Tax policy experts usually think about sales tax in one of two ways. On the one hand, it is a regressive tax because it takes a greater percentage of income from poor and middle-class people than the wealthy. But on the other hand, sales tax proponents like to point out it’s a tax on consumption, and the amounts people pay depends on how much stuff they buy. The situation is made even more complicated by the fact that local municipalities and county governments often pass their own sales tax measures. This made us wonder if there was a way to visualize the current sales tax situation across the entire country.
We found our numbers from the Tax Foundation, a public policy organization advocating for a simplified tax code. They gathered statewide sales tax data and combined it with a calculation for the average local sales tax rate, weighting city and county rates by population. We represented each state’s sales tax burden by creating a circle—the larger the circle, the greater the burden. We then split the circle in two to visualize which portion comes from statewide mandates verses local ordinances. This approach creates an apples-to-apples comparison for sales tax levies across the country.
Top 10 States with the Heaviest Total Sales Tax Burden
- Louisiana: 10.02%
- Tennessee: 9.46%
- Arkansas: 9.41%
- Washington: 9.18%
- Alabama: 9.1%
- Oklahoma: 8.91%
- Illinois: 8.7%
- Kansas: 8.68%
- California: 8.54%
- New York: 8.49%
You might notice that there are a few states missing from our visualization: Oregon, New Hampshire, Montana and Delaware. That’s because none of these places have any sales taxes at either the state or local levels. Alaska deserves special mention because although it does not have a statewide sales tax, there is an average 1.76% local tax rate. And the lowest statewide rate (other than 0%) belongs to Colorado at 2.9%, followed by a number of states at 4% including Hawaii, Wyoming, Georgia, New York and Alabama.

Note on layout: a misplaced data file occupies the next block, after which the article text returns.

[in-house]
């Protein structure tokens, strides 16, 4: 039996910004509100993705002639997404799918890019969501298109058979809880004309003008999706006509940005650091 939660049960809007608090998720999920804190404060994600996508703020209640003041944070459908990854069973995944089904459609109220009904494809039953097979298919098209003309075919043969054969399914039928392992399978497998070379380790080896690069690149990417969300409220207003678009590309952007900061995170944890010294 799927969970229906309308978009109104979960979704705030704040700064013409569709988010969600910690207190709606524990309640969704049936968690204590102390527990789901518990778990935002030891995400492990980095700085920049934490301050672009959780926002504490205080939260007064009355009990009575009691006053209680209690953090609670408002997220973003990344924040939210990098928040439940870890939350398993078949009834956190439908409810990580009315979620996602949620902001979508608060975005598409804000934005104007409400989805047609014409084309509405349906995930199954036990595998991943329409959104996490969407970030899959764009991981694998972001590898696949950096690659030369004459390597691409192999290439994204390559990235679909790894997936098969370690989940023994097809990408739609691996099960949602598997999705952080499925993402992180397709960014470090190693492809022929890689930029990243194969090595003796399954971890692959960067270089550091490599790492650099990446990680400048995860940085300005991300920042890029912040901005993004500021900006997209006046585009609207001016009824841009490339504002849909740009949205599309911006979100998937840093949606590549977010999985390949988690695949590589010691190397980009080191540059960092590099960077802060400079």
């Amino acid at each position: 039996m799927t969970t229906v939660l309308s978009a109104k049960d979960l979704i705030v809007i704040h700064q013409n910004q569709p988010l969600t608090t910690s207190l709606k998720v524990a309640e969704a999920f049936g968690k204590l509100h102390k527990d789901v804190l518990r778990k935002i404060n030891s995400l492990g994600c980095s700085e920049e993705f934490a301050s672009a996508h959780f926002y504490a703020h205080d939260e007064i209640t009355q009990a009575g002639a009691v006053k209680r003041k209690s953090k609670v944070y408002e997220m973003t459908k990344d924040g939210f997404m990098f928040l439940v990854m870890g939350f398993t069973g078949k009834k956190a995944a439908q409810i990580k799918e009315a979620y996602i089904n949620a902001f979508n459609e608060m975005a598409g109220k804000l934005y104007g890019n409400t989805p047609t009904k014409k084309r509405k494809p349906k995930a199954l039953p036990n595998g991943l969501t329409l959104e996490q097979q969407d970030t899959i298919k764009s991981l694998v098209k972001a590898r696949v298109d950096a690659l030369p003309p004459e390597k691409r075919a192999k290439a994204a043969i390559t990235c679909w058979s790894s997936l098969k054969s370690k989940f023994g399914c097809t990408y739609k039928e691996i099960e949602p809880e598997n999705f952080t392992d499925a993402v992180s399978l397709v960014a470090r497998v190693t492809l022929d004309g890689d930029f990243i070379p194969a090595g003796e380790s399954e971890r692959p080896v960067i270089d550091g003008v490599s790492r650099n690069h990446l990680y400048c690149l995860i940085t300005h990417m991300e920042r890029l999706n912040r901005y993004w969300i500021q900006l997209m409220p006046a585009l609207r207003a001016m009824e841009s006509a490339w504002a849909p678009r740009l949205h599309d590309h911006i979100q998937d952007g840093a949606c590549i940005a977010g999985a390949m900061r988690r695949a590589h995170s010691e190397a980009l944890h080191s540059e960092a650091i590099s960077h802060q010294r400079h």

Analyzing the entire sales tax burden complicates our political narrative that conservative places tend to tax people less. Our map contains large circles for states across the South, led most notably by Louisiana with an incredible combined sales tax rate of over 10%. Many of these places have relatively low statewide levels, like Alabama (4%) or Oklahoma (4.5%). Tennessee is exceptional thanks to its statewide rate of 7%, but keep in mind they don’t tax earned income whatsoever.
The opposite is also true for more liberal states like Illinois, California and Washington. These places have comparatively onerous statewide tax burdens, led by California at 7.25%. But on the flip side, cities and counties maintain very low local sales taxes. One exception is New York, where a local ordinance of 4.49% from New York City pushes the Garden State to 8.49% overall.
So where is the best place to live where you can keep most of your money? Should you just move to a state with no sales tax whatsoever? Remember that there are two sides to the taxation question—the government can tax money as you earn it and as you spend it. And looking at simple statewide sales tax rates doesn’t paint a full picture either. It is only by considering the combination of statewide and local tax rates that you can see the true sales tax burden.
Data: Table 1.1
Article by HowMuch